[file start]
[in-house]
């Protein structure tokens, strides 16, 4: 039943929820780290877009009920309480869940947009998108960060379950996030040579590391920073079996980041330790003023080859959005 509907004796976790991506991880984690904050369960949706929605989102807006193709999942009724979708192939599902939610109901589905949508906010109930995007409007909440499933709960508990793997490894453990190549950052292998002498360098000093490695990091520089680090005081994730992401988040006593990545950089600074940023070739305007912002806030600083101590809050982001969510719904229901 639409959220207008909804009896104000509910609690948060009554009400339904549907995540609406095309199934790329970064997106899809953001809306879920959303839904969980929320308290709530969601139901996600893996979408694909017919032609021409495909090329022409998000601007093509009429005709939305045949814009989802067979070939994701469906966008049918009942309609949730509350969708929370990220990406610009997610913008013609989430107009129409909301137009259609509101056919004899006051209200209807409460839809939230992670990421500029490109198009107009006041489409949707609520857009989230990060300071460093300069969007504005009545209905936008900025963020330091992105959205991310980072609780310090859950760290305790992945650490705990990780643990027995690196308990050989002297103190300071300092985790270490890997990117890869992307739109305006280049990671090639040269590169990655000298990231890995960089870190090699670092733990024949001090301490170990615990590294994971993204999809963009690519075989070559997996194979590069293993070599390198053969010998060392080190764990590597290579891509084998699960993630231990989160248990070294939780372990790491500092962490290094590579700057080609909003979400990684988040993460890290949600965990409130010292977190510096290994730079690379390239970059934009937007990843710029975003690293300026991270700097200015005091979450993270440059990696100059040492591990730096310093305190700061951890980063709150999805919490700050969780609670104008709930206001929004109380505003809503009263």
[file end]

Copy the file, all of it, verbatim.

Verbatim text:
[in-house]
């Protein structure tokens, strides 16, 4: 039943929820780290877009009920309480869940947009998108960060379950996030040579590391920073079996980041330790003023080859959005 509907004796976790991506991880984690904050369960949706929605989102807006193709999942009724979708192939599902939610109901589905949508906010109930995007409007909440499933709960508990793997490894453990190549950052292998002498360098000093490695990091520089680090005081994730992401988040006593990545950089600074940023070739305007912002806030600083101590809050982001969510719904229901 639409959220207008909804009896104000509910609690948060009554009400339904549907995540609406095309199934790329970064997106899809953001809306879920959303839904969980929320308290709530969601139901996600893996979408694909017919032609021409495909090329022409998000601007093509009429005709939305045949814009989802067979070939994701469906966008049918009942309609949730509350969708929370990220990406610009997610913008013609989430107009129409909301137009259609509101056919004899006051209200209807409460839809939230992670990421500029490109198009107009006041489409949707609520857009989230990060300071460093300069969007504005009545209905936008900025963020330091992105959205991310980072609780310090859950760290305790992945650490705990990780643990027995690196308990050989002297103190300071300092985790270490890997990117890869992307739109305006280049990671090639040269590169990655000298990231890995960089870190090699670092733990024949001090301490170990615990590294994971993204999809963009690519075989070559997996194979590069293993070599390198053969010998060392080190764990590597290579891509084998699960993630231990989160248990070294939780372990790491500092962490290094590579700057080609909003979400990684988040993460890290949600965990409130010292977190510096290994730079690379390239970059934009937007990843710029975003690293300026991270700097200015005091979450993270440059990696100059040492591990730096310093305190700061951890980063709150999805919490700050969780609670104008709930206001929004109380505003809503009263």